Christopher I. McCabe, Esq.

DGS Sends Violation Notices Concerning Non-Compliance With E-Verify

Linkedin Facebook Twitter Plusone Email

E-verify, officially known as the Pennsylvania Public Works Employment Verification, Act 127 of 2012, has now been the law of the Commonwealth of Pennsylvania for more than two years, since January 1, 2013.  E-verify requires all public works contractors and subcontractors to utilize the federal government’s E-Verify system to ensure that all employees performing work on public works projects are authorized to work in the United States.  My earlier post on E-Verify can be found here.

Read more

Linkedin Facebook Twitter Plusone Email
Posted on by Christopher I. McCabe, Esq. in E-Verify Leave a comment

Gov. Tom Wolf Signs Executive Order To Improve Participation Of Small & Diverse Businesses

Linkedin Facebook Twitter Plusone Email

On September 23, 2015, Pennsylvania Governor Tom Wolf signed an Executive Order solidifying his commitment to improving the participation of minority-owned, women-owned, LGBT-owned, veteran-owned, and disabled-owned businesses in state government contracting.

According to the official press release, Executive Order 2015-11, entitled “Diversity, Inclusion, and Small Business Opportunities in State Contracting and Pennsylvania’s Economy,”

directs a consistent and coordinated effort to ensure diversity and inclusion in all contracting opportunities for small and diverse businesses throughout agencies under the governor’s jurisdiction and promotes the creation of programs to better prepare those businesses to compete and succeed in Pennsylvania’s economy.

Read more

Linkedin Facebook Twitter Plusone Email
Posted on by Christopher I. McCabe, Esq. in DBE/MBE/WBE, DGS Leave a comment

Continuing Pa. Budget Impasse Affects Payments To Contractors

Linkedin Facebook Twitter Plusone Email

The current Pennsylvania budget impasse is now entering its fifth month.  How does the impasse and the lack of a state budget affect vendors and contractors holding contracts with the Commonwealth of Pennsylvania and its departments, boards and agencies?

According to the FAQ webpage of the Office of the Budget, the following questions and answers address payments to vendors and contractors and future contracts:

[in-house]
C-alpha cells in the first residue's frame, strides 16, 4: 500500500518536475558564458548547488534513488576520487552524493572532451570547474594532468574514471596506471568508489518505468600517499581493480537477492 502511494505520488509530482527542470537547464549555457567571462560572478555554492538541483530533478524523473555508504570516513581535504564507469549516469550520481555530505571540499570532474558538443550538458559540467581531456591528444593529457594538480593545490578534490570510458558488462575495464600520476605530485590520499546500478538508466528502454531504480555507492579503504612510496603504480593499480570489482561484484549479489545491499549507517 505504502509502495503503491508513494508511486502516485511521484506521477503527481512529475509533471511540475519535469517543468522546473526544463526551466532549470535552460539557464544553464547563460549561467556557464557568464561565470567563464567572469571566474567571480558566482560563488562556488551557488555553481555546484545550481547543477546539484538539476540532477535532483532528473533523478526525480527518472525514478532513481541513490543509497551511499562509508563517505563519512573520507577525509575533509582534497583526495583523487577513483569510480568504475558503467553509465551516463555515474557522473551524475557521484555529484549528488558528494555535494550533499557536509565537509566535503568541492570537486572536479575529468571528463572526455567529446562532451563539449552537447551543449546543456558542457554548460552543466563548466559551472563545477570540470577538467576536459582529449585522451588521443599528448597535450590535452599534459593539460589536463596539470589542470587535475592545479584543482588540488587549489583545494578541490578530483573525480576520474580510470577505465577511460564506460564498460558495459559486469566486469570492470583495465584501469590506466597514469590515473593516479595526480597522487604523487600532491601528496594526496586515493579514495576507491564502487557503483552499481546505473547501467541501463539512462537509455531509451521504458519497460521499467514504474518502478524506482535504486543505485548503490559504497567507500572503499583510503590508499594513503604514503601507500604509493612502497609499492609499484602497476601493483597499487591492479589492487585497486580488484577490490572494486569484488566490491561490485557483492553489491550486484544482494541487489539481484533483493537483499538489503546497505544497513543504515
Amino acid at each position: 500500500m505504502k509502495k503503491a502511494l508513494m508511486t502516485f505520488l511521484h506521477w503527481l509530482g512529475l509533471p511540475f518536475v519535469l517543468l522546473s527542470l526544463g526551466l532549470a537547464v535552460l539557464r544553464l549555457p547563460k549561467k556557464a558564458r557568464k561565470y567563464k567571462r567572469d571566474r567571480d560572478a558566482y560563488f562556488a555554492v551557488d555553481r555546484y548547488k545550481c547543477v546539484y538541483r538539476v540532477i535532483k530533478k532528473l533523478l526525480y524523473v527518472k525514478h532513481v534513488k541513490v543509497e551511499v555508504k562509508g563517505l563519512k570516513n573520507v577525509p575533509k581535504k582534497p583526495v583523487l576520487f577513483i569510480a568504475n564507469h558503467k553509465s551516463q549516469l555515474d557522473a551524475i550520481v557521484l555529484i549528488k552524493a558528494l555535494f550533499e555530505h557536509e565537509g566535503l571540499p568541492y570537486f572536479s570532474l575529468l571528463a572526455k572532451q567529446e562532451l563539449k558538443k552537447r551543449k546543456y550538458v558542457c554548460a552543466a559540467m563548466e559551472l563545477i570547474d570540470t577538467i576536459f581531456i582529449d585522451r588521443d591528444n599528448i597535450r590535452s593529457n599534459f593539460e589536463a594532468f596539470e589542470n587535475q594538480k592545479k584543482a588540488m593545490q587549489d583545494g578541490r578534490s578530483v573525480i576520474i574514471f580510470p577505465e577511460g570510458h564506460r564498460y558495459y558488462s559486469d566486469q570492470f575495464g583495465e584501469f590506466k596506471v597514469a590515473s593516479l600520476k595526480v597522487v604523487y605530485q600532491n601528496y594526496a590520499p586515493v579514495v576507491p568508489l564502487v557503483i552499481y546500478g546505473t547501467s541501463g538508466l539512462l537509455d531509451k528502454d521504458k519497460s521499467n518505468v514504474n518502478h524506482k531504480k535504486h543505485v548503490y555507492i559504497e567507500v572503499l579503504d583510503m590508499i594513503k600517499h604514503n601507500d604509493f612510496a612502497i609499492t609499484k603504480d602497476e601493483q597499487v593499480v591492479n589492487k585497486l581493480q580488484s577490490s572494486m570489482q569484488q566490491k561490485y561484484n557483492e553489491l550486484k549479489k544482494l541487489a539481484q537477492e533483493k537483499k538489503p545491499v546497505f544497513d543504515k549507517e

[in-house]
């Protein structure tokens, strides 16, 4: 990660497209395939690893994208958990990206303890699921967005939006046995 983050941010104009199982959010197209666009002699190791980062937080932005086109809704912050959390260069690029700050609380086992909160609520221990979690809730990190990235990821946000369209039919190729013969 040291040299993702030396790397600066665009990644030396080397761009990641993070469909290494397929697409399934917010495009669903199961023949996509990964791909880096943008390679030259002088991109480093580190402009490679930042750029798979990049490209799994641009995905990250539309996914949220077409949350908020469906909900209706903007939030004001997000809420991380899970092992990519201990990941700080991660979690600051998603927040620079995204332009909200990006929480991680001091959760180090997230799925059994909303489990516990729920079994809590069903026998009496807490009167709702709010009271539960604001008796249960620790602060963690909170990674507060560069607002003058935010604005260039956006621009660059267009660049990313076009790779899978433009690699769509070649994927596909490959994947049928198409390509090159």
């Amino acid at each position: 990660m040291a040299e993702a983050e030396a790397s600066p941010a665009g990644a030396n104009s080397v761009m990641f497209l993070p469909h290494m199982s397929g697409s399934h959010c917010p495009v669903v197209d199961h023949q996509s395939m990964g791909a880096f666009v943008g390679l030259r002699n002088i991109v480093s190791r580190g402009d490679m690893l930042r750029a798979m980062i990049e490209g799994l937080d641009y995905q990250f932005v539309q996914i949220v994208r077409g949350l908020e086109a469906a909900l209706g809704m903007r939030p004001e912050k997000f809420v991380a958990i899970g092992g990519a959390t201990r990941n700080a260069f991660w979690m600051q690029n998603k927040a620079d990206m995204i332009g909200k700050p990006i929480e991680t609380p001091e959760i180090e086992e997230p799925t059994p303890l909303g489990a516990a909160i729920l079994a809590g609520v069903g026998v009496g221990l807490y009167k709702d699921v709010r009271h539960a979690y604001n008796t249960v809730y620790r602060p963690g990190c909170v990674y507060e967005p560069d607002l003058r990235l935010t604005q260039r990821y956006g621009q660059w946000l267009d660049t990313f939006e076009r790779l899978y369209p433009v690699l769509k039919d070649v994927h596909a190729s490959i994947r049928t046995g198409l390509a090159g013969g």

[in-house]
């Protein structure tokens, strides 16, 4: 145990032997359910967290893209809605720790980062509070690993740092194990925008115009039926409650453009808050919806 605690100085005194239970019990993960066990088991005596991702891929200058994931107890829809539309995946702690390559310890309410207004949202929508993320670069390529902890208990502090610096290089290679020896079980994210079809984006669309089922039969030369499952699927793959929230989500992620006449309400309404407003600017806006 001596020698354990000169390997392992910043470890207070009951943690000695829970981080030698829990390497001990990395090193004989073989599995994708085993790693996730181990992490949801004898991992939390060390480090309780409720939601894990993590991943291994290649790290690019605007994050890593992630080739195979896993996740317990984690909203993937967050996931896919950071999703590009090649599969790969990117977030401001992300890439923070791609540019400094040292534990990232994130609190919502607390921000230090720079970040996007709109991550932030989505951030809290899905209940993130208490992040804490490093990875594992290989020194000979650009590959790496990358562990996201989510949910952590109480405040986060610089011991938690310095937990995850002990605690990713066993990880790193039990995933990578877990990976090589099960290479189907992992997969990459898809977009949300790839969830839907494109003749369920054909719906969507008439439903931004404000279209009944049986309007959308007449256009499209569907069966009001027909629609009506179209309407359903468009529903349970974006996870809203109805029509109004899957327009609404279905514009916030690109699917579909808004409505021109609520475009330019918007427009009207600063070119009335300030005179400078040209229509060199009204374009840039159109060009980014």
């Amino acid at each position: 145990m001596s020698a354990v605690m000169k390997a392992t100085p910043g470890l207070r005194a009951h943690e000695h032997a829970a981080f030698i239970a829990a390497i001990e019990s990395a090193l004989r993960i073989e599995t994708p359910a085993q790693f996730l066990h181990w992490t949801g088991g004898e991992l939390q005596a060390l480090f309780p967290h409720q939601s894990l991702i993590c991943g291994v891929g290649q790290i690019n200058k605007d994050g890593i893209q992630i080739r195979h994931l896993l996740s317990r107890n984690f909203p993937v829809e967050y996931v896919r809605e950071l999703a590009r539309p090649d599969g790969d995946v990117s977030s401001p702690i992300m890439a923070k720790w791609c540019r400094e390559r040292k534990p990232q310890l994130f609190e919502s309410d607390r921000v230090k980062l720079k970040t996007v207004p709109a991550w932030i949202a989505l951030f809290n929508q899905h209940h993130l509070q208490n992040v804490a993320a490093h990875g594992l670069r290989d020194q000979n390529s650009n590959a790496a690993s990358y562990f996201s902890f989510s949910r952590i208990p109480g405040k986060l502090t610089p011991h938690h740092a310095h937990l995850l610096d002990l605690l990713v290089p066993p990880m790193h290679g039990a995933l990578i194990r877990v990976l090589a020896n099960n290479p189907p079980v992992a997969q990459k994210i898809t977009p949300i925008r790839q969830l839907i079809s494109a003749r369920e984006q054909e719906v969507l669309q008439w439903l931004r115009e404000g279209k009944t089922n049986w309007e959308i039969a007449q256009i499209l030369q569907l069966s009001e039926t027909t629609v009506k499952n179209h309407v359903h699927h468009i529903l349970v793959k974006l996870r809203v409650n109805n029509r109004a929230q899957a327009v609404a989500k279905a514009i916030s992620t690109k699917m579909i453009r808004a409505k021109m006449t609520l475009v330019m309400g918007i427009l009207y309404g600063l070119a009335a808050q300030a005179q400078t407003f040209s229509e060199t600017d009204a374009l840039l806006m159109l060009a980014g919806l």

Question 9: Will Commonwealth agencies process invoices from vendors?

Answer: Yes. Vendors with state contracts who continue to provide goods and services to commonwealth agencies can submit invoices and Commonwealth agencies will process all invoices received. All invoices held during the budget impasse will be sent promptly to the State Treasury for processing after the FY15-16 budget is enacted.

Question 10: How will the budget impasse affect existing contracts?

Answer: Most state contracts include language addressing this situation, which states that the commonwealth’s obligation to make payments shall be subject to the availability and appropriation of funds and that contractors may not stop work or refuse to make delivery because of non-payment. If the Commonwealth’s untimely payment results in a default situation, the contractor may pursue the remedies set forth in the contract.

Question 11: Can Commonwealth agencies enter into new contracts for 2015-16?

Answer: Agencies may enter into new contracts for FY 2015-16. The contracts will clearly state that payment is subject to appropriation.

The takeaway here is that vendors and contractors doing business with a public entity like the Commonwealth of Pennsylvania should never forget that public contracts are unlike private contracts in many ways, not the least of which is that the payment obligations of the public entity are nearly always subject to legislative appropriation of the funds necessary for payment. So, while payment may be delayed due to non-appropriation, the obligation to perform the work covered by the contract continues even in the face of non-payment.

Linkedin Facebook Twitter Plusone Email
Posted on by Christopher I. McCabe, Esq. in DGS, General Leave a comment

Contractor & Subcontractor Payment Act Does Not Apply To Public Projects In Pennsylvania

Linkedin Facebook Twitter Plusone Email

In a recent decision, the Supreme Court of Pennsylvania has held that the Pa. Contractor and Subcontractor Payment Act (“CASPA”) does not apply to a construction project where the owner is a governmental entity.  CASPA is a Pennsylvania statute governing payments to contractors and subcontractors on construction projects located in Pennsylvania.  CASPA typically applies to private development projects, whereas the Pa. Procurement Code’s Prompt Pay Schedules apply to state or local public works projects.